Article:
The industry needs a survival plan for difficult times

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Ontario’s economic development minister, Al Palladini, has been working with the National Truckers’ Association and the Ontario Trucking Association to develop an action plan to begin to address some of the longstanding economic concerns of the province’s trucking industry. In announcing the plan, Mr. Palladini said: “Now, I want to say something clearly. The government is prepared to regulate if the industry won’t regulate themselves when it comes to fuel surcharges. This includes the fuel surcharges that shippers pay to carriers and carriers to owner/operators.”

The message: The ball is now in the industry’s court – that of carriers, owner-operators and especially the shippers.

There are no easy solutions to the current situation confronting the industry. The prospects of even higher diesel fuel prices are very real. Clearly, the governments must be a part of the solution. Trucking is a highly regulated, highly taxed industry. Palladini has made some important commitments. As an economic minister he is well-placed to work with us. The federal government, too, has a role to play. This will take time. The fuel tax issue is not going to go away.

But we also need to get on with finding our own solutions. We have learned to be as self-reliant as possible. Surviving this ordeal will take co-operation amongst everyone – carriers, owner-operators, company drivers, suppliers and the shippers. (Let’s also not forget the banks and lending institutions that we are calling upon to cut some slack to the owner-operator during this difficult period).

Some may dispute this, but it is generally acknowledged that those carriers that belong to trade associations tend to be the more responsible, more enlightened and better-managed fleets. As they are also at the mercy of the market’s vagaries, these carriers are well aware that many independent small businesses are presently under severe stress.

Most would also agree that independent operators are the backbone of the trucking industry. Indeed, that is how many of them started. Most of the carriers I come in contact with are passing along collected freight surcharges to their owner/operators. (That is, to the extent that they are successful in getting them from their shippers). Others, again to the greatest extent possible, are making other arrangements with their owner/operators, including rate increases, offering bulk fuel prices, etc. In addition, many individual member companies provide group buying programs, financing and business advice/assistance and training in order to attract and retain good owner/operators. If qualified, safe owner/operators feel they are getting a raw deal from their carriers, they should explore the opportunities with other carriers. I know my members would welcome applications.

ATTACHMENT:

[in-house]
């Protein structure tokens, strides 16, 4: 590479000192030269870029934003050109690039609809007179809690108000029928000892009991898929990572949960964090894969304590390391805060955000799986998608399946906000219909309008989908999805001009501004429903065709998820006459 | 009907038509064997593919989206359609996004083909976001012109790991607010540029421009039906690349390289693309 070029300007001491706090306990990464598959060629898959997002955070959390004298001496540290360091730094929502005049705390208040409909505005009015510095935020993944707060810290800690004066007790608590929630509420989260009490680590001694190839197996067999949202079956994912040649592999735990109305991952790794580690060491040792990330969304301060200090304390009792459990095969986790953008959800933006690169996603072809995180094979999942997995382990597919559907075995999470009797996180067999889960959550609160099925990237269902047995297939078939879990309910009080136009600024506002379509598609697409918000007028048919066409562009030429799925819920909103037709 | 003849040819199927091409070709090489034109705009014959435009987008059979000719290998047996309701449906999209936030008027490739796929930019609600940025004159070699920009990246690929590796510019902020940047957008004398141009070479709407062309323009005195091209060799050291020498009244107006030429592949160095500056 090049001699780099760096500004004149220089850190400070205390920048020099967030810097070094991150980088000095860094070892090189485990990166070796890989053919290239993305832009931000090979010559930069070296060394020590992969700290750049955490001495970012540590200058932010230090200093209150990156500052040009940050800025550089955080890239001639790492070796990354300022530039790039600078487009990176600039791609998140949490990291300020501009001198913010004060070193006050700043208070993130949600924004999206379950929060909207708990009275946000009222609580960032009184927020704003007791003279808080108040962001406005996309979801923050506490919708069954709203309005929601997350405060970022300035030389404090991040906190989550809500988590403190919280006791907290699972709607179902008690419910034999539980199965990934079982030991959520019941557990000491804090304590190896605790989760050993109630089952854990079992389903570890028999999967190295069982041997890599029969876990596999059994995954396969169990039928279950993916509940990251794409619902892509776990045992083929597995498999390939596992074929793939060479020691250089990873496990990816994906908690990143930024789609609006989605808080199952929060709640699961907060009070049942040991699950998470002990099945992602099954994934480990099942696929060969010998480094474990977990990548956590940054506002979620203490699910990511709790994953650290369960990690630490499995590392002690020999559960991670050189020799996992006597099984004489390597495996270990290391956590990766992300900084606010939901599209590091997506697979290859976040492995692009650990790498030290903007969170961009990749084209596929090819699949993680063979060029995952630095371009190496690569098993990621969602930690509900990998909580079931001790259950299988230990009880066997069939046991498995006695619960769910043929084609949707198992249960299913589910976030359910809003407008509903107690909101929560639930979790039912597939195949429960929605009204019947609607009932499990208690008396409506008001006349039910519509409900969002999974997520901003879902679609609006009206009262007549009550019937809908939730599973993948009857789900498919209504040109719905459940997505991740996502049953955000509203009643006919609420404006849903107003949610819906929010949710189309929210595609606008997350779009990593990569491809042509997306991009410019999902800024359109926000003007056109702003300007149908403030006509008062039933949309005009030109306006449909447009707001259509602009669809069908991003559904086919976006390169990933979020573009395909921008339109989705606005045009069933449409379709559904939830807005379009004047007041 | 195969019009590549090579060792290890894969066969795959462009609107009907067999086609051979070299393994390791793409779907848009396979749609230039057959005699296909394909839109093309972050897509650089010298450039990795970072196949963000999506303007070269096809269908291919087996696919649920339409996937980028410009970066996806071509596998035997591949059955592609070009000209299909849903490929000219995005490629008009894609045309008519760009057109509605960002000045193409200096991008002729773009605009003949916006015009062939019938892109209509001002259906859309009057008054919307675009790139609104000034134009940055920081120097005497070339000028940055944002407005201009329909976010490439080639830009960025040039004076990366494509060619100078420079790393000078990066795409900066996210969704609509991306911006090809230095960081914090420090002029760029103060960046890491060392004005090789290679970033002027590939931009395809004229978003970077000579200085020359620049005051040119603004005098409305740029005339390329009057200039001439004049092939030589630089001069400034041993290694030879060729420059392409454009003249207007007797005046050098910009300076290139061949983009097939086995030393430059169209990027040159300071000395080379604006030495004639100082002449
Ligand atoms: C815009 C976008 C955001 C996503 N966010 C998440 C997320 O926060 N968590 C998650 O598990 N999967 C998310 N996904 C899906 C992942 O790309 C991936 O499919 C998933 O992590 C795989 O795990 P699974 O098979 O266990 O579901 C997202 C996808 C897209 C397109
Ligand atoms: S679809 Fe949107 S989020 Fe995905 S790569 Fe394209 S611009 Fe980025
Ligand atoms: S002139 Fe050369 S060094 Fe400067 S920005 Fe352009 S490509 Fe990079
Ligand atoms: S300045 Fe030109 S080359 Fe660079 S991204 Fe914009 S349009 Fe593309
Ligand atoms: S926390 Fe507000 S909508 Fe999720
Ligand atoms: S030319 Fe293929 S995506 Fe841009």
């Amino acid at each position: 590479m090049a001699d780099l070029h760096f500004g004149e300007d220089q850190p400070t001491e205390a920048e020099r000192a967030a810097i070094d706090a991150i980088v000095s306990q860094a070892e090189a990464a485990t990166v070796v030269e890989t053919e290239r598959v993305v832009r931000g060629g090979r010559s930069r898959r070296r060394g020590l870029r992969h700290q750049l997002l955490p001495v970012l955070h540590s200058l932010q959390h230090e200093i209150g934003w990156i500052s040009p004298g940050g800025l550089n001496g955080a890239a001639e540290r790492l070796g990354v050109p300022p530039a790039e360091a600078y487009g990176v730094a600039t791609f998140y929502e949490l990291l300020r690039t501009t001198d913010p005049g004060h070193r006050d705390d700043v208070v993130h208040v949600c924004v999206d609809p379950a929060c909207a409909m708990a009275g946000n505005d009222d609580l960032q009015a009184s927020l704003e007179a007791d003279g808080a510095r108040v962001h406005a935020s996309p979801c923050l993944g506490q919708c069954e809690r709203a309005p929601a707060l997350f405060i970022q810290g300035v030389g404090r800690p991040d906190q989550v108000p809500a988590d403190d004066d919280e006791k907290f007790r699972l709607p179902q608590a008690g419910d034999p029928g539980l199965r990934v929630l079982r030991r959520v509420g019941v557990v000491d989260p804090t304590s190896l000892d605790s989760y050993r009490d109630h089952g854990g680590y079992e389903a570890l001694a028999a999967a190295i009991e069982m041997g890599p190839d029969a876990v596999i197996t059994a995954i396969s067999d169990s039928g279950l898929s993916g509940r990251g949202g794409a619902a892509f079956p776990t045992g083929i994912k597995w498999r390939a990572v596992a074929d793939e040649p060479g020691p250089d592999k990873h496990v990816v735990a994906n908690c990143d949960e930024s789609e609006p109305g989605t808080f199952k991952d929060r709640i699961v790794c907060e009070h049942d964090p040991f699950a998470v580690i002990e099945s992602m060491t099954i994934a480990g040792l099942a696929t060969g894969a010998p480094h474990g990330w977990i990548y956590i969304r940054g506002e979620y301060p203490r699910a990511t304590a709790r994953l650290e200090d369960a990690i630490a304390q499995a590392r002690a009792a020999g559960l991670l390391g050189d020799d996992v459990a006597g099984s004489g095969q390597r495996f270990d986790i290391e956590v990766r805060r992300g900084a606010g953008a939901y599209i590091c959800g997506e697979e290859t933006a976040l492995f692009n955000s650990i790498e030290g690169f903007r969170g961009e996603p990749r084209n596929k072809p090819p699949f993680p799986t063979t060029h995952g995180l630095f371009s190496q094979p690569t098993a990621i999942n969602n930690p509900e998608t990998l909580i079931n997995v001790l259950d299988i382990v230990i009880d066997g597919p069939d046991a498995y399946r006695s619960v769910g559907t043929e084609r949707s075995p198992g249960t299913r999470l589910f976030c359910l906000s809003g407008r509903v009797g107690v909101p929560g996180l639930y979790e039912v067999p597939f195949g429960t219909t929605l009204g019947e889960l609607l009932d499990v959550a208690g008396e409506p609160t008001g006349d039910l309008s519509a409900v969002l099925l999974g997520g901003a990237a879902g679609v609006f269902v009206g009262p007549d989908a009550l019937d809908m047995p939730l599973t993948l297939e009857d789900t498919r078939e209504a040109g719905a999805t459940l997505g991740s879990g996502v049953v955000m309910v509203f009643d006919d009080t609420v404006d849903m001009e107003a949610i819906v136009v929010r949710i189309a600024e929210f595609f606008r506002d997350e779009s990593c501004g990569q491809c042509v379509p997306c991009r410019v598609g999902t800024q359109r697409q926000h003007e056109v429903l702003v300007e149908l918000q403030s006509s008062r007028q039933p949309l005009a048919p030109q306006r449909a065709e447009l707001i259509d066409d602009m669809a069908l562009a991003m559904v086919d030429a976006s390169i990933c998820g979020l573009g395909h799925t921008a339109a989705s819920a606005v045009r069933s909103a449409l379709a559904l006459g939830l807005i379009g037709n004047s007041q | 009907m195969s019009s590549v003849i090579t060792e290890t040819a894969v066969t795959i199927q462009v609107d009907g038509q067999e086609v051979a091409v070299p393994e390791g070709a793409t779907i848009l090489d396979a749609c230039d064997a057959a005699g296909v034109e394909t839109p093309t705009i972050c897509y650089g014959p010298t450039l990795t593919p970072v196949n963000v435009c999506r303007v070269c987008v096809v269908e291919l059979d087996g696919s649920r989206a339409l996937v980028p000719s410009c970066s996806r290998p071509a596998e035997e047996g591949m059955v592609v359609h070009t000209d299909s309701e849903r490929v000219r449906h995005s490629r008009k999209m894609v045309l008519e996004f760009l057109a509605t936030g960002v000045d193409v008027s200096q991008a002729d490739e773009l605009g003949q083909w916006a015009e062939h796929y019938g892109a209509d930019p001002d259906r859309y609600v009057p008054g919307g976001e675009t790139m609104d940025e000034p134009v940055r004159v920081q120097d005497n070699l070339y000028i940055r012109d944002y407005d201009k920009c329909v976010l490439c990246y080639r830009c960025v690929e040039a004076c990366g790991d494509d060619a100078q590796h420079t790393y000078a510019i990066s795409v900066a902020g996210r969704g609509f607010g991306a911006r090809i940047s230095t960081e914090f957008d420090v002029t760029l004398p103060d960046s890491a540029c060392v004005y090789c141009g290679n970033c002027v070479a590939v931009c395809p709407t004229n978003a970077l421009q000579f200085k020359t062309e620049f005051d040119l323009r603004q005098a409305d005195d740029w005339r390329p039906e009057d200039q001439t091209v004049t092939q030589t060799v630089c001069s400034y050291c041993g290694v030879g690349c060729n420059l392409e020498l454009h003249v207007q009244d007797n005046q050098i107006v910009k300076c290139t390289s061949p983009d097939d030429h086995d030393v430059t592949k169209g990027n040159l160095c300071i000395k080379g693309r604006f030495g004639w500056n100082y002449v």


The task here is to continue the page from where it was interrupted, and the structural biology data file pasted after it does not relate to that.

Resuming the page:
Not all business relationships will be happy ones, but I believe the vast majority of carriers are being as fair as they can be.

You are also not likely to get any argument from carriers that rates are increasingly insufficient to offset the continued upward pressure on industry cost structures. You also won’t get much argument that:

1. All carriers should be seeking fuel surcharges from all shippers. Current market conditions clearly justify assertive action by carriers to be fairly compensated for all the services they provide.

2. All motor carriers should seek rate increases. (The Freight Carriers Association of Canada recommends a rate increase of 5.5 per cent). Truck rates have been stagnant since the 1980s.

3. Shippers should pay for ancillary service and wait times. Carriers should refuse to pay shipper fines and no-compliance fees.

4. All collected fuel surcharges should be passed on to owner/operators, in proportion to the owner/operators within the fleet. The exception to this rule would be where the carrier and owner/operator have agreed to other remedies.

There is also much room for discussion – guidelines for owner-operator contracts, codes of best practices, protecting the owner/ operators’ independent status, etc.

Finally, and with all due respect, owner/operators need to be part of the solution. Most do an excellent job of running their business. However, there are those who need some help with the business side of trucking. Those owner/operators need to structure their affairs as a business to take advantage of lower corporate income tax rates, GST credits, etc. They should become informed about fuel and equipment purchases. And, they need to pursue all opportunities to maximize the efficiency and productivity of their operations. Finally, every owner/operator should have a written contract with his or her carrier.

I remain bullish on our industry, though there will be choppy days ahead. But the freight still has to move, and nobody does it better than the trucking industry. n

– David Bradley is chief executive officer of the Canadian Trucking Alliance and president of the Ontario Trucking Association.

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